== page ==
ALBANY, N.Y. (CN) – A woman who has been caring for her daughter’s child all his life claims in a class action that New York unfairly budgets its neediest children and discriminates against nonparent caregivers on public assistance.
Lisa Johnson filed the Dec. 28 complaint in Albany County Supreme Court as the primary caregiver of a grandson, L.R., who turns 5 this year. L.R.’s mother is not in the picture, Johnson says, noting that the boy belongs to an increasing population of children cared for by adults other than their parents as a result of “parental incarceration, drug addiction and mental health issues.”
Regardless of the income or resources of their caregivers, these children are usually entitled in New York to a form of special public assistance called child-only grants.
Johnson says L.R. was unfairly denied his full grant, however, because of her history of taking public assistance.
“Instead of giving the child a public assistance grant for one person, the defendants treat the caregiver and the child as one economic unit and prorate the child's public assistance grant,” the complaint states. “This means that a child such as L.R. receives one half of a grant for a household of two - an amount much smaller than a grant for a household of one - solely because he lives with a grandmother who receives public assistance benefits rather than a grandmother who has any other source of income. This violates the law.”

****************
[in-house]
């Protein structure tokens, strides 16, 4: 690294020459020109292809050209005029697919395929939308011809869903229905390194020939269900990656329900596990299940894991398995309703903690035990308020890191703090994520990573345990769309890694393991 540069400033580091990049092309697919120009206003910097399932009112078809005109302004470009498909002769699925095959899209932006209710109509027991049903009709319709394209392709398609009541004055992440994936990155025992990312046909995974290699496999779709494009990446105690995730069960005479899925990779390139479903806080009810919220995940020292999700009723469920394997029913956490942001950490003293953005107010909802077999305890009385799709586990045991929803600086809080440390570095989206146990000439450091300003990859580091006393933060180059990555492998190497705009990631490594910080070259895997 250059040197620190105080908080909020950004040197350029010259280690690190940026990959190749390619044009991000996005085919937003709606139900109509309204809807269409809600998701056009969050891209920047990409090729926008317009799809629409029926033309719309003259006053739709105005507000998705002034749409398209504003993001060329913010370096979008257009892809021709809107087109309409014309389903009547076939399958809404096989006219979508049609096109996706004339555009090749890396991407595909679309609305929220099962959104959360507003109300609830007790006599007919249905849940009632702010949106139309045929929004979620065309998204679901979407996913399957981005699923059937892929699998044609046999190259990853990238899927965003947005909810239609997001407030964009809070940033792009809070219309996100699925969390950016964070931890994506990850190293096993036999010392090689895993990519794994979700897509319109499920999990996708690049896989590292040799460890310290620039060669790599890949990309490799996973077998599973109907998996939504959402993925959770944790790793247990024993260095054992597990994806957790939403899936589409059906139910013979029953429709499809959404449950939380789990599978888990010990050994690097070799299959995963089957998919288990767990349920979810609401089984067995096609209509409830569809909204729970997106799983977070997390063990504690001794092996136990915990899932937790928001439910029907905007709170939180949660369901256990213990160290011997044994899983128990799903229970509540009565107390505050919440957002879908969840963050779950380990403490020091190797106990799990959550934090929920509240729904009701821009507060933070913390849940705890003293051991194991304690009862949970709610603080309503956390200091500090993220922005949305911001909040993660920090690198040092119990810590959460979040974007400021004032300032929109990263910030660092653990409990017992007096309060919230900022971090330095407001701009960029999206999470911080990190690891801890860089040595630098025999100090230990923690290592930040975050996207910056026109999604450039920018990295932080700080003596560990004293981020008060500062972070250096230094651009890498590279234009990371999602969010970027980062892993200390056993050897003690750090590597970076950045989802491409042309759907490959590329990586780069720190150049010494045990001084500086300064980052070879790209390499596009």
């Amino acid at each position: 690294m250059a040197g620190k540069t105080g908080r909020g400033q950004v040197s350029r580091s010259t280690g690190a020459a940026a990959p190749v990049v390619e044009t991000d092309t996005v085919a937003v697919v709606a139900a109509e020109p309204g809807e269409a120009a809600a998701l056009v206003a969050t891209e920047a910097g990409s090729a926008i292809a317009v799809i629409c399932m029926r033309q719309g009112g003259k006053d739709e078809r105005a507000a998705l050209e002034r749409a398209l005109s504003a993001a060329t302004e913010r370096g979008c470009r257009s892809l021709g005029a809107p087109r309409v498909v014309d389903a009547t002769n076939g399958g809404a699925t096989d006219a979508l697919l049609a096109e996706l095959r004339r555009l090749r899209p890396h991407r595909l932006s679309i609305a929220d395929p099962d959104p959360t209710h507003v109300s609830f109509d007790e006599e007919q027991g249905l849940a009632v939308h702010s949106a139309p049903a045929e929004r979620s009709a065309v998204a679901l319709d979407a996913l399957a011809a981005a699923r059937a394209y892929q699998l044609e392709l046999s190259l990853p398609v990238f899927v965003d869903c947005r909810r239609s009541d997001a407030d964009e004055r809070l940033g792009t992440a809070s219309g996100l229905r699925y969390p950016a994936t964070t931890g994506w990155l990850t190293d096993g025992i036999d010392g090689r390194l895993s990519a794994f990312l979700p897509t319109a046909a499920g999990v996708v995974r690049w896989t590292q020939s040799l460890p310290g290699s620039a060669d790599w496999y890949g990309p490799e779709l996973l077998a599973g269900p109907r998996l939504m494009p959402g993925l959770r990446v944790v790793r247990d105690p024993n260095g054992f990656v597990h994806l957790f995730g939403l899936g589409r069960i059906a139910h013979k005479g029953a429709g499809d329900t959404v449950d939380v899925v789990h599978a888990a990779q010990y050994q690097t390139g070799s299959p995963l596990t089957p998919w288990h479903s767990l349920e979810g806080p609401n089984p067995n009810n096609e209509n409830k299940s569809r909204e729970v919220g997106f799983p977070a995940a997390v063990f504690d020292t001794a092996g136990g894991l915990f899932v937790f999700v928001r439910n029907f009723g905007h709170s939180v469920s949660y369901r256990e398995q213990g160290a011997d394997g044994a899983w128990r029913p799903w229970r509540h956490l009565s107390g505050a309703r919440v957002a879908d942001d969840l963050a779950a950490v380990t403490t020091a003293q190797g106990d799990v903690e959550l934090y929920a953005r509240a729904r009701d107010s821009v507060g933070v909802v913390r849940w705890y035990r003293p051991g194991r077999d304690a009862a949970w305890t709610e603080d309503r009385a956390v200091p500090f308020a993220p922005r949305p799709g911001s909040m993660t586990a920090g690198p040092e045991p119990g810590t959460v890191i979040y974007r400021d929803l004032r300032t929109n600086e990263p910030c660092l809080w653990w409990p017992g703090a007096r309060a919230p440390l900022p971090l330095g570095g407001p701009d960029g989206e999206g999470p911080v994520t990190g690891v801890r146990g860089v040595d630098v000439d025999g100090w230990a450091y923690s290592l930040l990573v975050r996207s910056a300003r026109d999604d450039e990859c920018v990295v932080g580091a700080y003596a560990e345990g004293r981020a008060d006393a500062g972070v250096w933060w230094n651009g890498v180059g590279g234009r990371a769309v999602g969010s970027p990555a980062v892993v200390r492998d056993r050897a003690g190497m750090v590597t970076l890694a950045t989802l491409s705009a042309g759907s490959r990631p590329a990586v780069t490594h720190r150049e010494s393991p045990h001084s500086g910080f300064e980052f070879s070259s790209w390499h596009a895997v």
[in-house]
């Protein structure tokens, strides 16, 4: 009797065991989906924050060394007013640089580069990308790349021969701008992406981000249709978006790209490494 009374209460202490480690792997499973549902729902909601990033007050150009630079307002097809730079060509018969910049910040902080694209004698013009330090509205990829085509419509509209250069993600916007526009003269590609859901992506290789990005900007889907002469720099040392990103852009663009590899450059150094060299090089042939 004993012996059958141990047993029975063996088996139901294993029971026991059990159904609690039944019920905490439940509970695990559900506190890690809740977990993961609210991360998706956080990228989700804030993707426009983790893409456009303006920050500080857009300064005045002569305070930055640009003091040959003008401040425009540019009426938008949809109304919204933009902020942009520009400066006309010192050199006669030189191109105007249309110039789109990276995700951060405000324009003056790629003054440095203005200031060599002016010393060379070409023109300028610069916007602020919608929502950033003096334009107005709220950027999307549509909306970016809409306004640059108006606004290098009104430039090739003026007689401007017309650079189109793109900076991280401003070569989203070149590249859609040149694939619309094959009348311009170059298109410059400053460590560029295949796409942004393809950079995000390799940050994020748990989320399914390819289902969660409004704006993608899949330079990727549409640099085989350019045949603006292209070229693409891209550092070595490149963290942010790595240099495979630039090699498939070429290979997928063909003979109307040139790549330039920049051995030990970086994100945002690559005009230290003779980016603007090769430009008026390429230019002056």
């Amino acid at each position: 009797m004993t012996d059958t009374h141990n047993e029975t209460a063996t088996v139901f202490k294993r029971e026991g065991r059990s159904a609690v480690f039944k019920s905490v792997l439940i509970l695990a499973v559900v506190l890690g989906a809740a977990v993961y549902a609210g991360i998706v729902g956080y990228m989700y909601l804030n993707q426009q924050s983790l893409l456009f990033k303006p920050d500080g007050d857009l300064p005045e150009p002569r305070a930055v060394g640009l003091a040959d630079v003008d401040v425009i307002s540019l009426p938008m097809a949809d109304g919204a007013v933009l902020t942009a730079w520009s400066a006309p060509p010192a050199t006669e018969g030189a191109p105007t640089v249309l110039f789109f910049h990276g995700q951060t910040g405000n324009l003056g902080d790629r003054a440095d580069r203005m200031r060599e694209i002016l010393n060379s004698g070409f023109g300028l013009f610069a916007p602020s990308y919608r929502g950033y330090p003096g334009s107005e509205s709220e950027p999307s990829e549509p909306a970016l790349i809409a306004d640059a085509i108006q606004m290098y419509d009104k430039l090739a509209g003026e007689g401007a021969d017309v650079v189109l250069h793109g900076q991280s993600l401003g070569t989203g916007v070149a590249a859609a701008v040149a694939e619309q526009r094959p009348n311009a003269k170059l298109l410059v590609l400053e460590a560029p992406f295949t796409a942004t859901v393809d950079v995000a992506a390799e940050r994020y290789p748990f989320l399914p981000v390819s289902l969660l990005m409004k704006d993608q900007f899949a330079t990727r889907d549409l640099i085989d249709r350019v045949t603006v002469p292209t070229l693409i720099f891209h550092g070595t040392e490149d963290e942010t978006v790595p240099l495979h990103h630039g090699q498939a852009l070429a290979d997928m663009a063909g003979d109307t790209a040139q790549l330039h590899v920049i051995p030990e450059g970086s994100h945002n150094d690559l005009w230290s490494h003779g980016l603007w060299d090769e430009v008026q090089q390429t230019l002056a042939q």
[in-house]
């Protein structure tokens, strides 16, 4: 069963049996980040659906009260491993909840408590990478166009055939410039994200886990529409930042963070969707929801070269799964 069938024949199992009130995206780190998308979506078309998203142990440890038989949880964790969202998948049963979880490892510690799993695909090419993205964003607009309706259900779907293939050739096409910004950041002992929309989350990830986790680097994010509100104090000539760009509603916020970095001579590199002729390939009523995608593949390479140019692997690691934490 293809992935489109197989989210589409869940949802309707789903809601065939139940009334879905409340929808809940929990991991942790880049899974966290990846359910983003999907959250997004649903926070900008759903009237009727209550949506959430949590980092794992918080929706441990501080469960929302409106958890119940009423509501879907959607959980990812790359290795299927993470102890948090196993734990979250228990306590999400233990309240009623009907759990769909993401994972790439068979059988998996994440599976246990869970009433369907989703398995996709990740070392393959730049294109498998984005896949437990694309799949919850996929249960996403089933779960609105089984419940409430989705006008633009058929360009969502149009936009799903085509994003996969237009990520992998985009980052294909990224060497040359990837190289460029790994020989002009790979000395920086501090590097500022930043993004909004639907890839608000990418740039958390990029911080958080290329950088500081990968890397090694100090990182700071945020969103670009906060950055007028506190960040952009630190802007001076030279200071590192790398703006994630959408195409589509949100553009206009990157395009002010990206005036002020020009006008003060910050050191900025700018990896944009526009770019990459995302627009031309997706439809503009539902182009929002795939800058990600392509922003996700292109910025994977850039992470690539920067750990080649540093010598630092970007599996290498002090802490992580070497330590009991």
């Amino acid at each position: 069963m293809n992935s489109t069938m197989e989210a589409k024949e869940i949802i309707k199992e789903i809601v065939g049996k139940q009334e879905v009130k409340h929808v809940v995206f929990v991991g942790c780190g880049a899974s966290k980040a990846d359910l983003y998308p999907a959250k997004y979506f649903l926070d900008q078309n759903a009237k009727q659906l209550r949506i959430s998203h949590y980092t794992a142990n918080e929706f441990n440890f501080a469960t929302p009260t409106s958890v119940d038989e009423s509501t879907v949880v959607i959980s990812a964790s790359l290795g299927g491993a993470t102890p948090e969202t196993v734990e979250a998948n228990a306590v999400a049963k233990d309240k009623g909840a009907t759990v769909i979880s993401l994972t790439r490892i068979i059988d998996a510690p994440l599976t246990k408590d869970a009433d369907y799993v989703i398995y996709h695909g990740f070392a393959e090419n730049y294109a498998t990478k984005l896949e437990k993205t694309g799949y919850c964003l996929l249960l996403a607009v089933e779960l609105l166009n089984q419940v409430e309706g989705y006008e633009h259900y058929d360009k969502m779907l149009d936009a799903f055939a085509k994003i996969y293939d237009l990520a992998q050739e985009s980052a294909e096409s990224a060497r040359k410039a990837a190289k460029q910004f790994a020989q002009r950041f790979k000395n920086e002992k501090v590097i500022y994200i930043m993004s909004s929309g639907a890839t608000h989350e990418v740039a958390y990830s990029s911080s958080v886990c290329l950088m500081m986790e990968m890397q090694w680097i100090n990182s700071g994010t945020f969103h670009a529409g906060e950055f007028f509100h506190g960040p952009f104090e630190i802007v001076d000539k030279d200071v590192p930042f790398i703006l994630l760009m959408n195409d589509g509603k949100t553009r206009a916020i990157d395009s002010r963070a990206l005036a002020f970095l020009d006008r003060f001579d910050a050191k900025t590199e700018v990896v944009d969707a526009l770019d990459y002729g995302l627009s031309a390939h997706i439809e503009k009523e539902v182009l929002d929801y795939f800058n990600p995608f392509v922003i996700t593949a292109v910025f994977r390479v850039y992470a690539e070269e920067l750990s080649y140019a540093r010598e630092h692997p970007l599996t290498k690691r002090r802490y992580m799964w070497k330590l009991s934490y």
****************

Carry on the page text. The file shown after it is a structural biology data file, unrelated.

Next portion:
Though the Albany County Department of Social Services started reducing Johnson and L.R.’s grants in February 2016, Johnson notes that she stopped getting public assistance so L.R. has been receiving his full grant since April 2016.
Johnson complains, however, that it was unfair to reduce L.R.’s grants in February and March 2016.
She wants the decision by the New York State Office of Temporary and Disability Assistance reversed, and she wants to represent a class of similarly situated individuals.
Johnson is represented by Susan Antos with the Empire Justice Center, a nonprofit law firm. Antos has not returned an email requesting comment.
Census figures show that 2.7 million grandparents are raising grandchildren nationwide. Like Johnson, who was found eligible for Supplemental Social Security Income this past March, about a quarter of them have a disability.
The complaint names as defendants Samuel Roberts and Michele McClave, commissioners respectively of the Office of Temporary and Disability Assistance and the Albany County Department of Social Services. Neither office has responded to a request for comment.
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